Posted on Jul 29th, 2013 by audra
In these categories Uncategorized

Today Nyrae Dawn and Entangled Teen are revealing the cover for SEARCHING FOR BEAUTIFUL, which releases on March 4, 2014. Also enter below for a paperback of the book or an eBook!

On to the reveal!

Before, Brynn had a group of best friends, a loving boyfriend, a growing talent for pottery. She had a life. And after…she had none.

When Brynn lost the boyfriend who never loved her, the friends who feel she betrayed their trust, and the new life just beginning to grow inside her, she believes her future is as empty as her body. But then Christian, the boy next door, starts coming around. Playing his guitar and pushing her to create art once more. She meets some new friends at the local community center, plus even gets her dad to look her in the eye again…sort of.

But can Brynn open up her heart to truly find her life’s own beauty, when living for the after means letting go of the before?

Goodreads/Amazon/Barnes & Noble/

About Nyrae Dawn:

Writing has always been Nyrae Dawn’s passion. There have been times in her life where she wasn’t able to chase that dream the way she desired, but she always found her way back to telling stories. One of her loves has always been writing about teens. There’s something so fresh and fun about the age that she loves exploring. Her husband says it’s because she doesn’t want to grow up. She doesn’t think that’s such a bad thing and luckily for her, he doesn’t either.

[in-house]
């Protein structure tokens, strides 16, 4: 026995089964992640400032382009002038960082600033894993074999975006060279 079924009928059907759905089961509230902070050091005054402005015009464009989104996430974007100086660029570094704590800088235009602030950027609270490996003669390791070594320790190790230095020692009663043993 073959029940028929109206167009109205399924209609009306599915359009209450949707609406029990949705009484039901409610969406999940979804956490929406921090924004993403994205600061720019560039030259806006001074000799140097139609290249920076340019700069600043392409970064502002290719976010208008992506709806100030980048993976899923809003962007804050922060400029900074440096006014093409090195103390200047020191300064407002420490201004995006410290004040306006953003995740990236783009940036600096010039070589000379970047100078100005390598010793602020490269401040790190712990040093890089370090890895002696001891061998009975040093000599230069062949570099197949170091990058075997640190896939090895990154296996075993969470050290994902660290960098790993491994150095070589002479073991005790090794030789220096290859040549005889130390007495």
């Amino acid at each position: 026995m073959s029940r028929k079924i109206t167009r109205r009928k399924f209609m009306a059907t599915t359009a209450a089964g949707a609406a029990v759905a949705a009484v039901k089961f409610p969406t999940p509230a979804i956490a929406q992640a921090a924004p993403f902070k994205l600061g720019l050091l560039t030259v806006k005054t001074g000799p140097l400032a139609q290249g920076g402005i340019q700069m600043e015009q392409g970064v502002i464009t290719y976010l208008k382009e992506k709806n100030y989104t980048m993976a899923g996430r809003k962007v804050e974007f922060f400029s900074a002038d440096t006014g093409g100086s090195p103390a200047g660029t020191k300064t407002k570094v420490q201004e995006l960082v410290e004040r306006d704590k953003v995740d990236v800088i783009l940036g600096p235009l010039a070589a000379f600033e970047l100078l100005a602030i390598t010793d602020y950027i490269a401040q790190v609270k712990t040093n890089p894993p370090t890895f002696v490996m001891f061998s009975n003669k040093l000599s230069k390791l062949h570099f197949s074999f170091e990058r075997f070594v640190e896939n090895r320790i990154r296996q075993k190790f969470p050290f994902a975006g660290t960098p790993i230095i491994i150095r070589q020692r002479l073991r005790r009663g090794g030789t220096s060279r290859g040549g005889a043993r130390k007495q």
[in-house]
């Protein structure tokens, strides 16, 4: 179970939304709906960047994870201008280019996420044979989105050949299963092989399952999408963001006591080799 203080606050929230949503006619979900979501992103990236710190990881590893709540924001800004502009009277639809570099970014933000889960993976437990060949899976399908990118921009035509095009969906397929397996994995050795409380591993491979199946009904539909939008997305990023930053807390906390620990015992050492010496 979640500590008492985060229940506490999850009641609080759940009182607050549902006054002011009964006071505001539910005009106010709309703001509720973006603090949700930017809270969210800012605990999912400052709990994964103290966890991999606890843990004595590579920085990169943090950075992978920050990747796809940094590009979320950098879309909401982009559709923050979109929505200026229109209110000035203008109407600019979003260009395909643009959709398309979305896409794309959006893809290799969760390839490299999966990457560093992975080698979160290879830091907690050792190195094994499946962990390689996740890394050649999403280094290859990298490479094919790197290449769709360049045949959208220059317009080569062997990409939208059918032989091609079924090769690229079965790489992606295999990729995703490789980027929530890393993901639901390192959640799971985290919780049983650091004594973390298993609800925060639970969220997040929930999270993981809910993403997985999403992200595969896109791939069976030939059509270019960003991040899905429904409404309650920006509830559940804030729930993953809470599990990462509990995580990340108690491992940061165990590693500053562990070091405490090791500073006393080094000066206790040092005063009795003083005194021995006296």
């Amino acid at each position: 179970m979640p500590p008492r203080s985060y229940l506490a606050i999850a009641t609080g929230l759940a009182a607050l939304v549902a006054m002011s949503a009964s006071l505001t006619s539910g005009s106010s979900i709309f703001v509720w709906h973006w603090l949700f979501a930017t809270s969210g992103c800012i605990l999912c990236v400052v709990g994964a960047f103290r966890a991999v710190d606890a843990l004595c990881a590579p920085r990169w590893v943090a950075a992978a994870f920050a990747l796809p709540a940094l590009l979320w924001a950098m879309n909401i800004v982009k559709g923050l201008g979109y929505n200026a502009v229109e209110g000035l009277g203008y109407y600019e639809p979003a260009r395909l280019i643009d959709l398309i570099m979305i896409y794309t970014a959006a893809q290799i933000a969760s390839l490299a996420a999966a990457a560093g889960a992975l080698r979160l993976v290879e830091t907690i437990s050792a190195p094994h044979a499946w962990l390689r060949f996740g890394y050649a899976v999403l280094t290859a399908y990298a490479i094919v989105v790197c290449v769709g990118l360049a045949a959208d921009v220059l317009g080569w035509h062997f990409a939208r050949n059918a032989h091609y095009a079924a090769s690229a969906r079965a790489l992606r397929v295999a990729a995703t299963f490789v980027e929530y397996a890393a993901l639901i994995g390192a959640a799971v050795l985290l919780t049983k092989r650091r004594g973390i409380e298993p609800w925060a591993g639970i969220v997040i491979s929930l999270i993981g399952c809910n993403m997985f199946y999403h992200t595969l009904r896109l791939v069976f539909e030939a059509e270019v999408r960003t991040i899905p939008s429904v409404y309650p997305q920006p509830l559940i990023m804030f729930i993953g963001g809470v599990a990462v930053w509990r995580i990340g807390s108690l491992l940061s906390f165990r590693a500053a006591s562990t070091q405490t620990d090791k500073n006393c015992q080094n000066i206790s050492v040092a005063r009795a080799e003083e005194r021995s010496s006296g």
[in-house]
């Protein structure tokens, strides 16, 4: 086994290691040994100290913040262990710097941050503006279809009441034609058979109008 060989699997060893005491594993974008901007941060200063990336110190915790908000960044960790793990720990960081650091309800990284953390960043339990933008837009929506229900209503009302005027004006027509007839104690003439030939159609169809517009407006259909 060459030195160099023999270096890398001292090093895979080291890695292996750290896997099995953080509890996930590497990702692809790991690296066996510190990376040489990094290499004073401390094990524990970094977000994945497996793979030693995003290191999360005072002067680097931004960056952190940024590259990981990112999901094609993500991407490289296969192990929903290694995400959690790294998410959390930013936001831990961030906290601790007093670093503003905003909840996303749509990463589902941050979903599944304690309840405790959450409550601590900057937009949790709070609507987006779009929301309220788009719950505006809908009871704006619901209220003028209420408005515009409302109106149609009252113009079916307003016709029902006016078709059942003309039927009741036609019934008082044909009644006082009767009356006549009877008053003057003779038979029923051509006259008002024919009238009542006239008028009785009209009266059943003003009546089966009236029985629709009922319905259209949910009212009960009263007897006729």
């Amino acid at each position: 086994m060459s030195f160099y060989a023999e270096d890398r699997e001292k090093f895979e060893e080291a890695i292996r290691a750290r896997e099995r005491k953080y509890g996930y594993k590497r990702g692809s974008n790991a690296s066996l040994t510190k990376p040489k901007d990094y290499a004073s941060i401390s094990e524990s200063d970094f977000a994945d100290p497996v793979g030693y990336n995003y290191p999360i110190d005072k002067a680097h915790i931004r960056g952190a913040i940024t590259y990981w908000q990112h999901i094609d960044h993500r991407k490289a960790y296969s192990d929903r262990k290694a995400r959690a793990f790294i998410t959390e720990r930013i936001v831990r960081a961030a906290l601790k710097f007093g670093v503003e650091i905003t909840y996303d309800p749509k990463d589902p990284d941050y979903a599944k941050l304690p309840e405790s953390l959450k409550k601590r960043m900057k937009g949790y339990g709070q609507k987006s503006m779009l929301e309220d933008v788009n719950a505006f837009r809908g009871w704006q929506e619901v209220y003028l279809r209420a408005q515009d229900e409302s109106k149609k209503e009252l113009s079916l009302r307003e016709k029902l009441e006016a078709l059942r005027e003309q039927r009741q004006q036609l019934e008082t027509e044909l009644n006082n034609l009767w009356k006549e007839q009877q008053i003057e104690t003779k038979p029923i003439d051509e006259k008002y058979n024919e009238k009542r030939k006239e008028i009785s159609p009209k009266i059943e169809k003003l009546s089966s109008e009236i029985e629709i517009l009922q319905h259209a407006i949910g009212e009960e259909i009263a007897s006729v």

Nyrae gravitates toward character-driven stories. She loves going on emotional journeys with characters whether it be reading or writing. And yes, she’s a total romantic at heart and proud. Nyrae resides in sunny Southern California with her husband (who still makes her swoon) and her two awesome kids. When she’s not with her family, you can be pretty sure you’ll find her with a book in her hand or her laptop and an open document in front of her.

She writes for Entangled Publishing, Grand Central Publishing and is self-published.

Nyrae is represented by Jane Dystel of Dystel and Goderich Literary Management.

Website/Twitter/Facebook/Goodreads

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Posted on Jul 25th, 2013 by audra
In these categories Ally Condie

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MATCHED and Ally Condie is the winner of the 2012-2013 California Young Reader Medal for the Young Adult Category. Congratulations Ally!

The California Young Reader Medal (CYRM) program encourages recreational reading of popular literature among the young people of our state. Since its inception in 1974, millions of California children have nominated, read, and voted for the winners of the California Young Reader Medal.

 

Posted on Jul 25th, 2013 by audra
In these categories Contest

It’s Christmas in July and that means you have a chance to win this huge stack of books! Some are finished copies, some are advanced copies and some are even signed! The contest will go on for 10 days, and we will be adding some extra goodies along the way so don’t forget to keep checking back!